Politeness counts. As much as it is important teach your kids to be polite offline; talk to them about being courteous online as well. Texting may seem fast and impersonal, yet courtesies like “pls” and “ty” (for please and thank you) are common text terms.
Tone it down. Using all caps, long rows of exclamation points, or large bolded fonts are the online equivalent of yelling. Most people don’t appreciate a rant.
Cc: and Reply all: with care. Suggest that your kids resist the temptation to send a message to everyone on their contact list.
Avoid chain letters. Most chain letters or emails are nuisances at best, and scams at worst. Many carry viruses or spyware. Ask your kids not to open or forward them.
Set high privacy preferences on your kids’ IM and video calling accounts.
Most IM programs allow parents to control whether people on their kids’ contact list can see their IM status, including whether they’re online. Some IM and email accounts allow parents to determine who can send their kids messages, and block anyone not on the list.
Ask your kids who they’re in touch with online.
Just as you want to know who your kids’ friends are offline, it’s a good idea to know who they’re talking to online.
Talk to your kids about using strong email passwords and protecting them.
The longer the password, the harder it is to crack. Personal information, your login name, common words, or adjacent keys on the keyboard are not safe passwords. Kids can protect their passwords by not sharing them with anyone, including their friends.
Remind your kids to protect their personal information.
Social Security numbers, account numbers, and passwords are examples of information to keep private.
Phishing is when scam artists send text, email, or pop-up messages to get people to share their personal and financial information. Then they use the information to commit identity theft.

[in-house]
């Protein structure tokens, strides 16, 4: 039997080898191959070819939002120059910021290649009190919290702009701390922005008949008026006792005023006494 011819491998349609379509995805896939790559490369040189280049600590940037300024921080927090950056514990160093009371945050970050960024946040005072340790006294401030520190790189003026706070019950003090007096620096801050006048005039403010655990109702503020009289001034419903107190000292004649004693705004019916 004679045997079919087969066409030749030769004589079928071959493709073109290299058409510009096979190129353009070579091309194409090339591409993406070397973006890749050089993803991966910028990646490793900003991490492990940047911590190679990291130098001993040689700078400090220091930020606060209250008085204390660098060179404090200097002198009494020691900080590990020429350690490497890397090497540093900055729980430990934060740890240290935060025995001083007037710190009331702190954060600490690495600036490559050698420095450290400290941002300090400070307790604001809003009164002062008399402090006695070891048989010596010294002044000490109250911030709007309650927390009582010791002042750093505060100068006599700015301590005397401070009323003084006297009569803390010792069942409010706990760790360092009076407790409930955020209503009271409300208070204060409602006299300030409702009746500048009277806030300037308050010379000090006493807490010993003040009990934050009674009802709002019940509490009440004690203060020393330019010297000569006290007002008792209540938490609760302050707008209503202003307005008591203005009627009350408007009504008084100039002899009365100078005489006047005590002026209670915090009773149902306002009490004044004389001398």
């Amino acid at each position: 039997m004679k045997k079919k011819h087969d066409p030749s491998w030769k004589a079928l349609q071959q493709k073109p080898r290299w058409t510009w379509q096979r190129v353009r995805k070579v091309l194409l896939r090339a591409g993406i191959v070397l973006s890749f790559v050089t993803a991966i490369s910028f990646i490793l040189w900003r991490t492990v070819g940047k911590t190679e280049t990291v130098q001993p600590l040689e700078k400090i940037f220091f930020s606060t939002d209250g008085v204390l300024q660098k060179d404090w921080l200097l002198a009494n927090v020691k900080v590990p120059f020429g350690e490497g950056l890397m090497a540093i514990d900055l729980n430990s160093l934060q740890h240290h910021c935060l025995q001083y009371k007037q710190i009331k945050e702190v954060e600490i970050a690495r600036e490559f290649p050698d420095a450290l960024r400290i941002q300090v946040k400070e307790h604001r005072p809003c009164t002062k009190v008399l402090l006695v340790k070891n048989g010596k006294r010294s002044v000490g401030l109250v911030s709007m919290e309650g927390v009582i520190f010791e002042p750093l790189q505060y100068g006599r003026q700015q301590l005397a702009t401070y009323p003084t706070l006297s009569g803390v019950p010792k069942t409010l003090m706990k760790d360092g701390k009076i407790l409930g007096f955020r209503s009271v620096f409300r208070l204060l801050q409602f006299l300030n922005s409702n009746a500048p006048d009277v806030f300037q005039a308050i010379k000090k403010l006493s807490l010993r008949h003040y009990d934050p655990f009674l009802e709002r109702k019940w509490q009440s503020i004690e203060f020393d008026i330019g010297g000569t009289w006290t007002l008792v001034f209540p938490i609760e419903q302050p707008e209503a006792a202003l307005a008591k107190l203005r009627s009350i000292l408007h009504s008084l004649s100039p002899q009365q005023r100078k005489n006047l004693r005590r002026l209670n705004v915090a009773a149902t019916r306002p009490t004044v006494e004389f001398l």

Here’s how you—and your kids—can avoid a phishing scam:
Don’t reply to text, email, or pop-up messages that ask for personal or financial information, and don’t click any links in the message. Resist the urge to cut and paste a link from the message into your web browser, too. If you want to check a financial account, for example, type in the web address from your billing statement.
Don’t give personal information on the phone in response to a text message. Some scammers send text messages that appear to be from a legitimate business, and ask you to call a phone number to update your account or access a “refund.” If you give them your information, they use it to run up charges in your name.
Be cautious about opening any attachment or downloading any files from emails you receive, regardless of who sent them. Unexpected files may contain viruses or spyware that the sender doesn’t even know are there.
Use security software, and update it regularly.
Read your mail; review credit card and bank account statements as soon as you get them to check for unauthorized charges.
Get your kids involved in these activities, too, so they can develop good Internet security habits. Look for “teachable moments”—if you get a phishing message, show it to your kids to help them understand that messages on the Internet aren’t always what they seem.
What age is appropriate for a kid to have a mobile phone? That’s something for you and your family to decide. Consider your kid’s age, personality, and maturity, and your family’s circumstances. Is he responsible enough to follow rules you or his school sets for phone use?
Many online applications also are on mobile phones—including social networking, blog posting, content uploading, media sharing, and video editing. Teach your kids to think about safety when using a cell phone.
Use photo- and video-sharing by phone with care.